A novel method of proxy reporting questionnaire based measures of health-related quality of life of people with dementia in residential care: a psychometric evaluation
Authors Smith SC, Hendriks AAJ, Regan J, Black N
Received 14 June 2017
Accepted for publication 23 January 2018
Published 5 July 2018 Volume 2018:9 Pages 221—230
Checked for plagiarism Yes
Review by Single-blind
Peer reviewers approved by Dr Colin Mak
Peer reviewer comments 2
Editor who approved publication: Dr Liana DesHarnais Castel
Sarah C Smith, AA Jolijn Hendriks, Jemma Regan, Nick Black
Department of Health Services Research and Policy, London School of Hygiene and Tropical Medicine, London, UK
Background: In research in residential care, health-related quality of life (HRQL) is usually measured using either observational methods or standardized questionnaires. DEMQOL-Proxy is a standardized questionnaire measuring HRQL of people with dementia and is usually reported by a family carer. However, not all residents have a family carer who visits often enough to act as a proxy.
Objectives: We evaluated the psychometric performance of DEMQOL-Proxy when reported on behalf of people with dementia in residential care by a “trained proxy” (DEMQOL-Proxy-TP).
Participants: We recruited a sample of 87 people with dementia living in care homes around the UK.
Methods: We used modern psychometric methods (based on the Rasch model) to evaluate DEMQOL-Proxy-TP (on behalf of 85 residents) in a cross-sectional study. We evaluated scale-to-sample targeting, ordering of item thresholds, item fit to the model and differential item functioning (sex, age, type of dementia), local independence, unidimensionality and reliability on the full set of items (31 items) and also a smaller item set (26 items).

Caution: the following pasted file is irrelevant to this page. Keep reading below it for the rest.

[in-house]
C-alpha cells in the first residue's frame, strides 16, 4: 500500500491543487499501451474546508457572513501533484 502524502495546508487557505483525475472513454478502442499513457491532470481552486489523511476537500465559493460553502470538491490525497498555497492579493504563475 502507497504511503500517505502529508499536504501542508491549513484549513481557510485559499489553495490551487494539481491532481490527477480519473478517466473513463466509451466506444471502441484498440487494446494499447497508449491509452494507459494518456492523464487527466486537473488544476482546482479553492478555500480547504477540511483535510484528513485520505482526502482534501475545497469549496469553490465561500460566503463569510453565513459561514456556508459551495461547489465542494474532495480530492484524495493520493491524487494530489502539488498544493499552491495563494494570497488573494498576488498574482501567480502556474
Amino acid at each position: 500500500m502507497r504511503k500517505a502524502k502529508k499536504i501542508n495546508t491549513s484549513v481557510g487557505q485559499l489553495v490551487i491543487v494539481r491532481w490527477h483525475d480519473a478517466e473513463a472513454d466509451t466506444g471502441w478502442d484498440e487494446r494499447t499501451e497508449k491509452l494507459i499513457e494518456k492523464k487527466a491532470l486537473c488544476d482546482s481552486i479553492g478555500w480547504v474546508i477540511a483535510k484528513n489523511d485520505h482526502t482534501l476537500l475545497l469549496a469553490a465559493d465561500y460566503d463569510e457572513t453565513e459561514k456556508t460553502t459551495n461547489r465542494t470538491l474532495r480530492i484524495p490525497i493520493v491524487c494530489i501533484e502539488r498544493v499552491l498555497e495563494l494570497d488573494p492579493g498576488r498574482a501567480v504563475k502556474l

Results: The smaller item set (DEMQOL-Proxy-TP-26) performed better than the original item set and was found to fit the model (p = 0.68). Nevertheless, 17 items were found to have disordered thresholds, and 24 pairs of items showed local dependency (residual correlations >0.3). There were also some areas where scale-to-sample targeting could be improved.
Conclusion: After resolving the identified anomalies, DEMQOL-Proxy-TP can provide adequate measurement of HRQL of people with dementia living in residential care, particularly when no family carer is available. This can be interpreted at the group level but is not yet robust enough for use at the individual level. Future work will compare these results with the psychometric performance of DEMQOL-Proxy reported by family carers and DEMQOL self-reported by the residents.
Keywords: dementia, DEMQOL-Proxy, health-related quality of life, Rasch Measurement Theory, trained proxy
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